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  1. #1
    Join Date
    Sep 2008
    Posts
    29

    Unanswered: How to print SQL scripts??

    I'm using Oracle...... and new to oracle
    I have entered some SQL commands and now I would liketo print the Script....I cant seem to find the sql command that I typed before...
    does anyone know how to do it??

  2. #2
    Join Date
    Jun 2003
    Location
    West Palm Beach, FL
    Posts
    2,713

    Talking Spool

    Before you enter a script/sql query do something like this:
    Code:
    SQL> set echo on
    SQL> spool mySqlCommands
    SQL> -- Here are my SQL queries:
    SQL> SELECT SYSDATE FROM DUAL;
    
    SYSDATE
    ---------
    23-SEP-08
    
    1 row selected.
    
    SQL> spool off
    An then look in file mySqlCommands.lst
    The person who says it can't be done should not interrupt the person doing it. -- Chinese proverb

  3. #3
    Join Date
    Sep 2008
    Posts
    29
    how do i look for the file??Where do i look for it??
    Sorry but am new to oracle...

  4. #4
    Join Date
    Jun 2003
    Location
    West Palm Beach, FL
    Posts
    2,713

    Cool Under your nose?

    It's right there under your nose, in the directory from where you executed sqlplus.

    If you are on winDoze, the up-arrow may show previous sql commands.

    Also you can set an alternate location for the spool file:

    Code:
    -- Unix:
    spool /home/myScripts/mySqlCommands
    -- winDoze:
    spool c:\home\myScripts\mySqlCommands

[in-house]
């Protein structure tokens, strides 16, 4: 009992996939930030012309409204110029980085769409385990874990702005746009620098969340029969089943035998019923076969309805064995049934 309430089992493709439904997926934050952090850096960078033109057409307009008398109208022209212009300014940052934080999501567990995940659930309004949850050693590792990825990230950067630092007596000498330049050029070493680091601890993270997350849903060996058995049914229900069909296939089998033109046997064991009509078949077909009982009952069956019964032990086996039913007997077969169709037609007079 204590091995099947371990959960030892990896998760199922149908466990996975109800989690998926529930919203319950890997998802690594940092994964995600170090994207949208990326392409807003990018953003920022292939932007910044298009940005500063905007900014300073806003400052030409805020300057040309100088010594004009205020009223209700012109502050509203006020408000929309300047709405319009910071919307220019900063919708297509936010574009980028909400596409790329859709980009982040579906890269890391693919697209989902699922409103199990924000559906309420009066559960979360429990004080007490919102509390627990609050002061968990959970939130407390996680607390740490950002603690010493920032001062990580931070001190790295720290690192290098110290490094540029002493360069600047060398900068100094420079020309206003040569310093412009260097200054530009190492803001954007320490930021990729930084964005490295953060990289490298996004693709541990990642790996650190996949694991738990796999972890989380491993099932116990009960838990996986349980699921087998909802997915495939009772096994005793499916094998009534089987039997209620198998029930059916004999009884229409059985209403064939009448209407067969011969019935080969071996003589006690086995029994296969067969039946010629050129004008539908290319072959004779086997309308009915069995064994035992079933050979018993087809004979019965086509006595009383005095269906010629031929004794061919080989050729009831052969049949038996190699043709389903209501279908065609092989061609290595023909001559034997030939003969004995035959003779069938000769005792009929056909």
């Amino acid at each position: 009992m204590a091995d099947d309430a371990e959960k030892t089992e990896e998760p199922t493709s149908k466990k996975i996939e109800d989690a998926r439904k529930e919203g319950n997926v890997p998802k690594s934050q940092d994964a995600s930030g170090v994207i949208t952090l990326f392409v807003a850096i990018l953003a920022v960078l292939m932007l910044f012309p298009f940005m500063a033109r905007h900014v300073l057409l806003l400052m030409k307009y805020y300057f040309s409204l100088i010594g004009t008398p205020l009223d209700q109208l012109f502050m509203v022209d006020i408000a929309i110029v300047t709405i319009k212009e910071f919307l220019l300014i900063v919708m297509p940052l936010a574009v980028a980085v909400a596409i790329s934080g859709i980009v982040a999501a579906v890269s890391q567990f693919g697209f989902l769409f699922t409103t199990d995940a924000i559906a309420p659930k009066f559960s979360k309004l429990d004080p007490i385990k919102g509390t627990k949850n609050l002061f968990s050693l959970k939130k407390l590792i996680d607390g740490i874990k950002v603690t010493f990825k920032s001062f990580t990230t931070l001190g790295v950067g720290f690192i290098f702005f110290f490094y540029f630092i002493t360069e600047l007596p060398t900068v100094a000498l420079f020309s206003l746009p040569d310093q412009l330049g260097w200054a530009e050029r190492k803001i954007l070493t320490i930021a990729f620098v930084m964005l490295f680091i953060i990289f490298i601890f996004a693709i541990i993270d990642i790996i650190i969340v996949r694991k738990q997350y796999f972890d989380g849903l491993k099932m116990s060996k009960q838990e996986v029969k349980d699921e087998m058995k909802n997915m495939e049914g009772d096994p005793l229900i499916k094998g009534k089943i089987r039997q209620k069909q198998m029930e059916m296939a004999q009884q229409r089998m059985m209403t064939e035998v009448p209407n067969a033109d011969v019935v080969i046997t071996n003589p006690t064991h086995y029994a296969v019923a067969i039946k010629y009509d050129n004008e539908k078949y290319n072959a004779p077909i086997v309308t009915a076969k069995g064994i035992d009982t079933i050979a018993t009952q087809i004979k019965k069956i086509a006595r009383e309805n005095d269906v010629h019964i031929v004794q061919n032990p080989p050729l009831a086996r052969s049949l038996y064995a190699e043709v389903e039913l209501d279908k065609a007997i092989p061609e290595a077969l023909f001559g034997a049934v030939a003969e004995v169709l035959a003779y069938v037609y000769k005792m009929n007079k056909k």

Also on windoze you can click on: File> Spool> Spool file
    The person who says it can't be done should not interrupt the person doing it. -- Chinese proverb

  5. #5
    Join Date
    Sep 2008
    Posts
    29
    I'm using Oracle Database 10g express edition!!
    (Run SQL command Line)

  6. #6
    Join Date
    Sep 2008
    Posts
    29
    My problem is I already typed my sql command and closed it....and now I want to see the commands that I typed before.!!
    I didnt create any file for it before....

  7. #7
    Join Date
    Jan 2004
    Location
    Croatia, Europe
    Posts
    4,094
    Provided Answers: 4
    Your problem is that you are using a tool without being educated to do so. Fortunately, there's documentation available at http://tahiti.oracle.com; check the SQL*Plus book. Also, you might visit Oracle 10g XE homepage at Oracle Technology Network.

  8. #8
    Join Date
    Jul 2003
    Posts
    2,296
    v$sql_area or v$sql
    - The_Duck
    you can lead someone to something but they will never learn anything ...

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